The Fifth Circuit has reversed a Board of Immigration Appeals decision that a Ghanaian immigrant was ineligible for cancellation of removal based on a previous evading arrest conviction in Texas, finding Tuesday that the crime was not severe enough to automatically disqualify him.
The Senate on Tuesday passed bipartisan legislation to overhaul the federal government's response to human trafficking with a focus on prevention efforts, legal resources for survivors, cooperation between government and advocates and related law enforcement training.
The U.S. Supreme Court on Tuesday extended a stay it issued the day before, blocking part of an injunction that would have admitted certain refugees into the country despite President Donald Trump’s travel ban as the case gears up for its high court hearing next month.
A government witness said Tuesday that she did not know why she was testifying at the corruption trial of Sen. Bob Menendez, D-N.J., and a Florida ophthalmologist, saying the two men were friends and sparring with a prosecutor over her claim that the doctor referred to the senator as a “brother.”
The federal government’s bid for Arizona’s federal court to dismiss the case against now-pardoned former Arizona sheriff Joe Arpaio, who was convicted of criminal contempt for violating an order prohibiting the detention of individuals based on suspected immigration status, will likely be granted, attorneys told Law360 on Tuesday.
The U.S. Department of Justice on Tuesday asked the Fifth Circuit to stay the block on the detainer provision in Texas’ anti-sanctuary city law, known as S.B. 4, claiming the Constitution permits local officials to hold immigrants in response to federal requests.
A California federal court on Monday denied Los Angeles’ effort to intervene in San Francisco’s lawsuit against Department of Justice conditions on law enforcement grants that require so-called sanctuary cities to help enforce immigration laws, leading the city to say it will file its own complaint.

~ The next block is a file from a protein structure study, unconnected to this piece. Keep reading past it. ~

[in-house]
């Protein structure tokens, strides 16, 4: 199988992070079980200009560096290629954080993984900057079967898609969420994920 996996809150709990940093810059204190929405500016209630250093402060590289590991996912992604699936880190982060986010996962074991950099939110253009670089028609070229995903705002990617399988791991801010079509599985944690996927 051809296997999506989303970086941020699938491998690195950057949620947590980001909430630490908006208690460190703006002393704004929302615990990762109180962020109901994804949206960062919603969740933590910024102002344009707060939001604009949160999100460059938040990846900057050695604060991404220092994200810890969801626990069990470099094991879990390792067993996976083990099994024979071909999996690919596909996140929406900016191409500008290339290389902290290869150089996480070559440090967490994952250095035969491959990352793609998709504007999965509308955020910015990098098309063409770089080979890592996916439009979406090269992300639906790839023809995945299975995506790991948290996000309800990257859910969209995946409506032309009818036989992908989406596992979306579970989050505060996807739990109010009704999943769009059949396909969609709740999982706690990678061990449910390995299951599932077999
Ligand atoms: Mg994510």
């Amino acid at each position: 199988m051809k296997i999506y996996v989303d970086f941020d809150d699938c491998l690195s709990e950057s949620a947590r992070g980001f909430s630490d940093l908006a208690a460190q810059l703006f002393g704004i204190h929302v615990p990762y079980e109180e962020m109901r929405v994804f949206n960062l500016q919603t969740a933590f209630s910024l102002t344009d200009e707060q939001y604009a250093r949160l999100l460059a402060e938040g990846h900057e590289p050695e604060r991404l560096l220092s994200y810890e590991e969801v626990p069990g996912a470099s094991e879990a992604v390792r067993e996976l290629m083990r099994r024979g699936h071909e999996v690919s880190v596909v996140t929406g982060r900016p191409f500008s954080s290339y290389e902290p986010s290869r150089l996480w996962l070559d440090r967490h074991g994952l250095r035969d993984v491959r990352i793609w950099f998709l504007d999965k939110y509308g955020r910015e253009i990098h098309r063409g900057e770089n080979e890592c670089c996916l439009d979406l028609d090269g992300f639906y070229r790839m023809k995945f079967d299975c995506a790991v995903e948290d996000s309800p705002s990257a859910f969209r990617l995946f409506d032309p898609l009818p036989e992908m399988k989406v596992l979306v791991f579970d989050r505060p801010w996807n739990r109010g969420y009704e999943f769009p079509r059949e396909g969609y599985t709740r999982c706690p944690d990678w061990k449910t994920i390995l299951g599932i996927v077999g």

The Board of Immigration Appeals abused its discretion by denying a bid by a Chinese woman to reopen her asylum petition based on religious persecution after she introduced additional evidence that suggested the Chinese government increasingly persecuted Christians in 2014 and 2015, the Tenth Circuit held Monday.
The Kansas Supreme Court reversed identity theft convictions for three immigrants who used other people’s Social Security numbers to gain employment at various restaurants, finding that their prosecution was preempted by federal immigration law.
A onetime aide to Sen. Bob Menendez said Monday at the lawmaker's and a Florida ophthalmologist's bribery trial that the senator directed him in 2008 to assist with visa applications for the doctor's alleged girlfriends, but defense counsel noted that Menendez provided similar advocacy that same year for unrelated applicants.
California Attorney General Xavier Becerra and three other Democratic attorneys general filed a lawsuit challenging the Trump administration’s decision to rescind DACA in California federal court on Monday, the second of its kind from states arguing the move is unconstitutional.
U.S. fintech firm InfoSpan urged the Ninth Circuit on Friday to order a new trial on its claims that banking giant Emirates NBD cost it $554 million by stealing its cellphone-based payment system, arguing Emirates manipulated the jury with improperly admitted evidence.
President Donald Trump's splashy moves on immigration have been dominating the headlines, but immigration attorneys say other changes are also afoot, with the government allegedly denying requests for “advance parole,” a key document that allows foreign nationals to enter the U.S. if they leave the country.
The U.S. Supreme Court on Monday blocked part of an injunction that would have admitted certain refugees into the country despite President Donald Trump’s travel ban, as Hawaii lodged its opening salvo in the Aloha State’s high court challenge to the ban on travelers from six Muslim-majority countries.
The U.S. attorney general stepped far outside his authority when he tacked several new, immigration-focused conditions onto a public safety grant as part of the Trump administration’s battle against so-called “sanctuary cities,” attorneys for the city of Chicago told an Illinois federal judge Monday.
A South African citizen who works as a seismic consultant in the energy industry filed a lawsuit Friday against Houston immigration law firm Foster LLP, alleging it was the negligence of the firm and its attorney that led to his deportation after he bought a home and put down roots in Texas.